I searched forever looking for her: in the barn and in all the pens. Even though Daddy had told me not to, I started checking around the woods. Just as I thought about giving up, I found another one of the pigs outside its pen. Somethin’ had cut into good. It didn’t have a head and all its insides were on the outside in a ring of innards around the corpse like a Christmas wreath around a ham. I went back in the house to tell Daddy, like he said I should. When I walked in, I saw Daddy carrying Sarah-Beth out of Momma’s room. She was bawlin’ and cryin’ her little eyes out, and Daddy gave her a several whoops on the face with an tattered boot for going in there. He put her in the basement for a little while to learn her a lesson. I told Daddy about the pig when he got done lockin’ the door.
“‘Nother one of the pigs got out,” I told him.
“Yeah, somethin’ really got into it, Daddy. Pulled its insides all around.”
“It will be gone in the mornin’, honey, but thanks for tellin’ me. That’s why you’re my big girl.”
I loved Daddy back then, “How long is Sarah-Beth gonna be down there this time?”
“Long time. She never learned like you did, baby girl.”
“She just misses Mamma, I think.”
“We all miss Mamma.”
“Is she feelin’ any better, Daddy?”
“You know not to ask about Mamma, baby girl.” There was another shriek coming from outside. Daddy sighed and unlocked the basement. “How about you get Junie?”
I didn’t like the basement. I learned Daddy’s lessons early, so I wouldn’t have to go down there. “It’s dark down there, Daddy. Can’t I stay up here with you?”
I remember smellin’ something right foul come off his chest and from the cracked door to his room. “Go get your sister,” he snapped. So I did, and me, Sarah-Beth, and baby Junie stayed in basement until Daddy said it was alright to come on back out.
While we were down there I could hear Sarah-Beth still snifflin’ and whining.
“Why you gotta do stuff like that, Sarah Beth: stuff that Daddy tells you not to?”
“I saw Momma. She looked like a scarecrow.”
I really wanted to ask, not for me but for Junie. I was real worried that she would never get to know her mother, but Daddy said to never ask about Momma so that’s what I did. “That’s why Daddy licks ya’. He says you never learn your lessons.”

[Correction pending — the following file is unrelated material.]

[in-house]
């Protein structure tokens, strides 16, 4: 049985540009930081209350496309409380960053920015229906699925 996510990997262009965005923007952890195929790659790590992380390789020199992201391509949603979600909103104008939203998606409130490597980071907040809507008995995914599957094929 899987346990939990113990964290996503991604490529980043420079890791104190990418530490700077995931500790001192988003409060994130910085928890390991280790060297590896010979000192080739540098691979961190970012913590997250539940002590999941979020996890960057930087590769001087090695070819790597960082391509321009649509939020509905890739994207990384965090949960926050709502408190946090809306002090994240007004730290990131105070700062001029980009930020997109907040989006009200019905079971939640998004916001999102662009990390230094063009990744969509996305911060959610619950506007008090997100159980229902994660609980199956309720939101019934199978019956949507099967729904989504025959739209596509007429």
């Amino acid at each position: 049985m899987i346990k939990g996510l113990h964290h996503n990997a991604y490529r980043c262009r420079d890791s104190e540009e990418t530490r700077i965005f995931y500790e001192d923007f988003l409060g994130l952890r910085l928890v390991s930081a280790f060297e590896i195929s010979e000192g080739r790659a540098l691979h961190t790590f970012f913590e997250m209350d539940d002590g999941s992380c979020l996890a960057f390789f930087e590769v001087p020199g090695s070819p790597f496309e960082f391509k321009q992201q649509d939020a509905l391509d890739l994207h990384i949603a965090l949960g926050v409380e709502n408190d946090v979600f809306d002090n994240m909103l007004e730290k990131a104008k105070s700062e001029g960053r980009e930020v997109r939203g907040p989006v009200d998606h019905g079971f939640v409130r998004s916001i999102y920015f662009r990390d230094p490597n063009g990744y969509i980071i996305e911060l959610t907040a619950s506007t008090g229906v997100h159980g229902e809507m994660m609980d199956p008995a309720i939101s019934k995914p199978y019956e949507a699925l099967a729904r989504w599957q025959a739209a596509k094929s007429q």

I could hear wipe her nose on her sundress,“Maybe.”
We heard more screaming from upstairs, heard something bust on the floor, heard Daddy curse. Lasted for a couple of hours. There was always a lot of commotion when we went into the basement, and baby Junie started cryin’ up a storm. I had to tell Sarah-Beth not to hold the baby’s mouth shut cuz she couldn’t breathe. We didn’t like when Junie started cryin’ cuz it took her a long time to stop.
“She’s probably hungry,” I said.
I popped my finger in our baby’s mouth, and she pecked on it, tryin’ for some milk. “She thinks it’s Kicker,” I tried to tell Sarah-Beth, but she wasn’t paying attention. She walked along the wall, running her fingers against the shelves of mason jars. You couldn’t tell cuz of how dark it was, but Daddy kept a lot of preserves down there: fruit like canned pears and peaches and apples, some tomatoes and onions too. There were also stacks of tubs filled with beans and rice lining the walls, but mice had done chewed into a couple of those. They even got into Dougie’s old box of toys, and I always wondered what they needed with a bunch of dusty tractors and things. Dougie didn’t need ‘em anymore, I guess; Daddy said he wouldn’t be coming back. The preserves were safe though, and sometimes I’d go into the basement, looking at all their different colors and thinkin’ about what they tasted like. I liked knowing most of the jars were still full.
When Daddy let us out of the basement, and it was already almost daytime, and he said he could take care of our chores that day. When he tucked me into bed, he had already bandaged a couple wounds on his arms and hands. He had a black eye.
“They hurt, Daddy?”
“Now don’t worry about that, baby. Did Sarah-Beth remember to latch the pen today?”
“Good. You got to keep an eye on her. She’s not careful like you are.”
Daddy didn’t tuck in Sarah-Beth that night. I’m not sure she would have wanted him to neither. She always got really cold when Daddy beat her, and as soon as he left the room, she was up, lookin’ out the window.